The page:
August 8, 2012 § Leave a comment
Interview with John Kinsella by Eirin Hope Broch
John’s shared blog.
1. Could you explain your relationship with nature and why you express yourself using nature in your poetry?
I consider myself an ecological rather than a nature poet. I believe humans are only a part of the world, and not superior to other living things. I am a vegan and do not use animals to benefit my own existence. For me, animals have equal rights to humans. If the environment is unhealthy, so are people. My poetry is an activist call to conserve and respect ‘nature’. For me, nature isn’t a decoration for human amusement but has its own multiplicity of rights and identities.
2. On your website you say that “I believe that the ‘control’ of language is the most significant factor in resisting colonisation, invasion and, oppression.” Could you explain this further?
Colonisers always take/delete/remodel the languages of the people they are robbing and oppressing. Identity is forged in language and if one can retain language the coloniser never gains complete control and will ultimately change themselves or fail.
3. You are clearly active in politics and society. How do you want your poetry to contribute?
Poetry’s purpose, for me, is to bring people’s attentions to the injustices and damage/s being done to and in the world. I wish my poetry to serve a purpose – I have no interest in in being adornments to entertain or satisfy people. It should disturb them, prompt them to question their own certainties.
4. Could you describe the process of writing a poem? Does it just “come to you”, do you edit and re-edit and for how long can you work on one poem?
I have many methods. Sometimes I see an entire poem visually inside my head and then ‘copy it out’. Often I take ‘field notes’ in a journal, type up on a manual typewriter, then wordprocess for publication. I don’t admire computers (though I know a fair bit about them). I frequently draft, and often rewrite. Sometimes not. A poem is never ‘finished’ for me. It can always have different lives.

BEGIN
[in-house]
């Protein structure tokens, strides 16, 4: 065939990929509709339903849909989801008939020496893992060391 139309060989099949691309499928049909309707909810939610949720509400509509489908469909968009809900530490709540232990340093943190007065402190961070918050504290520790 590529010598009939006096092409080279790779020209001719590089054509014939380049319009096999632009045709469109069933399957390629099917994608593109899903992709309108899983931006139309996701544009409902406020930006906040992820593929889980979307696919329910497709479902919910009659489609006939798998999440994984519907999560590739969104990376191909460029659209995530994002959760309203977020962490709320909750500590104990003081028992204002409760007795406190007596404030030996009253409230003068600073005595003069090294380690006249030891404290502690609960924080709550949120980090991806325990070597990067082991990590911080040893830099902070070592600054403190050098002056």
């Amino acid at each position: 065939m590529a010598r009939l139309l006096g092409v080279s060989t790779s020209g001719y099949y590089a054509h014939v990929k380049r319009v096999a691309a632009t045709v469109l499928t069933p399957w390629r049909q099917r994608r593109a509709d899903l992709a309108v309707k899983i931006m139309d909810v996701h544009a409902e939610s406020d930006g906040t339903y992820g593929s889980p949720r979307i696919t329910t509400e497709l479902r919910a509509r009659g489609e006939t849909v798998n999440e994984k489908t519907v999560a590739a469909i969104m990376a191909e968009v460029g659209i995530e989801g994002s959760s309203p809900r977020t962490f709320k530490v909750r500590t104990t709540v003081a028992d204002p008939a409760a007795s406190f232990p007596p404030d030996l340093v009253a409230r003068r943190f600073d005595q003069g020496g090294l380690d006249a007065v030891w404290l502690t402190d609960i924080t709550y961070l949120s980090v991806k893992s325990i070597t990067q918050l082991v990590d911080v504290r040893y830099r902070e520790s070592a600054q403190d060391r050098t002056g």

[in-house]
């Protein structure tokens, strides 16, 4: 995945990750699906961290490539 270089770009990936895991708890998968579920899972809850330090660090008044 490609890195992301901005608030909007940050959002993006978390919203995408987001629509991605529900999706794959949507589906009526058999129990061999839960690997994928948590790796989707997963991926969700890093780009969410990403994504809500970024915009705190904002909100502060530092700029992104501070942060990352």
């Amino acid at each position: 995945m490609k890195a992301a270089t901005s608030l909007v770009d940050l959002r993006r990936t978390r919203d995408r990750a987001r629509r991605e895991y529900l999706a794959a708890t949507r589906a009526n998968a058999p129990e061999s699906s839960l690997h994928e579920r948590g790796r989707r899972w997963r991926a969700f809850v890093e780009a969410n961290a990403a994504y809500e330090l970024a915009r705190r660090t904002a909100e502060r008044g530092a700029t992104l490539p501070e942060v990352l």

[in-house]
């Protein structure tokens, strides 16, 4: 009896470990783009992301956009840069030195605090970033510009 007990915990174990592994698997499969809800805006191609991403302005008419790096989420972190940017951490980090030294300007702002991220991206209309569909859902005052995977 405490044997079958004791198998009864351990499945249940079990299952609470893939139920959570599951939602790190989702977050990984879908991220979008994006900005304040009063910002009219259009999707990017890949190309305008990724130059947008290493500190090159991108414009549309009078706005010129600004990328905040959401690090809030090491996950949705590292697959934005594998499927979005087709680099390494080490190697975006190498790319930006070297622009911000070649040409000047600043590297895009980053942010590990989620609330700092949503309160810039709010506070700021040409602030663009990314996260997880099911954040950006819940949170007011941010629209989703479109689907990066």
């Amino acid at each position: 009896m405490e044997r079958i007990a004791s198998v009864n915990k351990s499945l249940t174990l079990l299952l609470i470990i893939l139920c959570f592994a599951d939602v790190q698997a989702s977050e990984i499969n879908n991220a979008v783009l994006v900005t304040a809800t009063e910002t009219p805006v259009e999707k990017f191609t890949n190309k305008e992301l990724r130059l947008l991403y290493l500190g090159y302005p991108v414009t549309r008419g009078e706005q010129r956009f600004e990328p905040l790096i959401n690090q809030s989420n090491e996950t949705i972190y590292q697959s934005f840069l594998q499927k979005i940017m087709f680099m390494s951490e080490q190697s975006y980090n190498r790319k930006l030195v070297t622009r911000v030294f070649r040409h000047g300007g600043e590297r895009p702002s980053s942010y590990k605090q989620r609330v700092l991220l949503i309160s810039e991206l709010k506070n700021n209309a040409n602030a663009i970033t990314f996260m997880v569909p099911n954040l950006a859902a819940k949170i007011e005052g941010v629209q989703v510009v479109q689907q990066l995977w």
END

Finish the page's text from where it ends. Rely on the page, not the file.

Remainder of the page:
5. How has your writing developed since you first started? Has the way you think or work changed?
I started writing poetry as a very small child so it naturally changed as I matured. As time has gone by, I’ve tended to work in larger ‘units’. I have always been driven by a purpose. Poetry has never been an entertainment for me.
6. Why do you choose to write in free verse?
I write in all forms. I have written a lot of verse in so-called traditional forms, but only ever to challenge form itself. I write a lot in open form. I develop forms to suit a purpose. I am always trying to test language and its constraints. I don’t only write in ‘free verse’ – never have. Form has many definitions and I am always trying to challenge those. Sometimes people don’t recognise form because they’re not familiar with what’s going on or because they’re not used to looking for difference. My work is about variations.
7. There seems to be a darkness in many of your poems. Is this a critique of how people treat nature?
Yes. And each other.
8. What would be your advise to young poets trying to get published?
Never give in. If you believe in what you’re doing, do it. You don’t need publishers to publish yourself. Do it because you need to do it.
9. What other poets/writers do you like to read?
Too many to name. I read constantly. Reading the poetry of others is better than writing poetry one’s self! At the moment I am working on very long poem entitled Paradise Lust. I’ve loved Milton since I was seven. But he also needs challenging. His Lost is the world’s Lust, as well. We all need challenging by someone (or many), not the least ourselves.